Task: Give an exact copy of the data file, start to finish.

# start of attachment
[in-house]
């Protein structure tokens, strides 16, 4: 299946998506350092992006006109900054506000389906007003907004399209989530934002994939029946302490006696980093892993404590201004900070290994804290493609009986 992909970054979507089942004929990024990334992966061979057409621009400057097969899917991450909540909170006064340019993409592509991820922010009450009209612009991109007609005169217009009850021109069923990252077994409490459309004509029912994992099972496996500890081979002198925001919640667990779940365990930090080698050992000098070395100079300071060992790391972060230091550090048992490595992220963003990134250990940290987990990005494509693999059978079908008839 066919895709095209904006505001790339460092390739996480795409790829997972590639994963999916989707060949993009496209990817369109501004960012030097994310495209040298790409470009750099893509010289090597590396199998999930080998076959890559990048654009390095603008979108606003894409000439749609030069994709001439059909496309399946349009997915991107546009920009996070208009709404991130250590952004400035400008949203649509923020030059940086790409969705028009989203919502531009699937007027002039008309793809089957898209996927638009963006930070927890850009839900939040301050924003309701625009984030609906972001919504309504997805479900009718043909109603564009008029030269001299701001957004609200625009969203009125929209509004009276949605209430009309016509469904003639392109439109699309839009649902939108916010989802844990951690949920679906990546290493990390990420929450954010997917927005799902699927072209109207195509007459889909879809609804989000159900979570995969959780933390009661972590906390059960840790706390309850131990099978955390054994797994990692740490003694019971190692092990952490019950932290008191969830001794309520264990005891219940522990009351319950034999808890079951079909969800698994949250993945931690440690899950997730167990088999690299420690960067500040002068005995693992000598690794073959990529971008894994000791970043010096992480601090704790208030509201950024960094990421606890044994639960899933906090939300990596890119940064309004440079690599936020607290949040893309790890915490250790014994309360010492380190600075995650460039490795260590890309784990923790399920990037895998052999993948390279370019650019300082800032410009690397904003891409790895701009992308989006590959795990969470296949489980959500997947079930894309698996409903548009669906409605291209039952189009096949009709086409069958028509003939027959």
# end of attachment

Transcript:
[in-house]
């Protein structure tokens, strides 16, 4: 299946998506350092992006006109900054506000389906007003907004399209989530934002994939029946302490006696980093892993404590201004900070290994804290493609009986 992909970054979507089942004929990024990334992966061979057409621009400057097969899917991450909540909170006064340019993409592509991820922010009450009209612009991109007609005169217009009850021109069923990252077994409490459309004509029912994992099972496996500890081979002198925001919640667990779940365990930090080698050992000098070395100079300071060992790391972060230091550090048992490595992220963003990134250990940290987990990005494509693999059978079908008839 066919895709095209904006505001790339460092390739996480795409790829997972590639994963999916989707060949993009496209990817369109501004960012030097994310495209040298790409470009750099893509010289090597590396199998999930080998076959890559990048654009390095603008979108606003894409000439749609030069994709001439059909496309399946349009997915991107546009920009996070208009709404991130250590952004400035400008949203649509923020030059940086790409969705028009989203919502531009699937007027002039008309793809089957898209996927638009963006930070927890850009839900939040301050924003309701625009984030609906972001919504309504997805479900009718043909109603564009008029030269001299701001957004609200625009969203009125929209509004009276949605209430009309016509469904003639392109439109699309839009649902939108916010989802844990951690949920679906990546290493990390990420929450954010997917927005799902699927072209109207195509007459889909879809609804989000159900979570995969959780933390009661972590906390059960840790706390309850131990099978955390054994797994990692740490003694019971190692092990952490019950932290008191969830001794309520264990005891219940522990009351319950034999808890079951079909969800698994949250993945931690440690899950997730167990088999690299420690960067500040002068005995693992000598690794073959990529971008894994000791970043010096992480601090704790208030509201950024960094990421606890044994639960899933906090939300990596890119940064309004440079690599936020607290949040893309790890915490250790014994309360010492380190600075995650460039490795260590890309784990923790399920990037895998052999993948390279370019650019300082800032410009690397904003891409790895701009992308989006590959795990969470296949489980959500997947079930894309698996409903548009669906409605291209039952189009096949009709086409069958028509003939027959």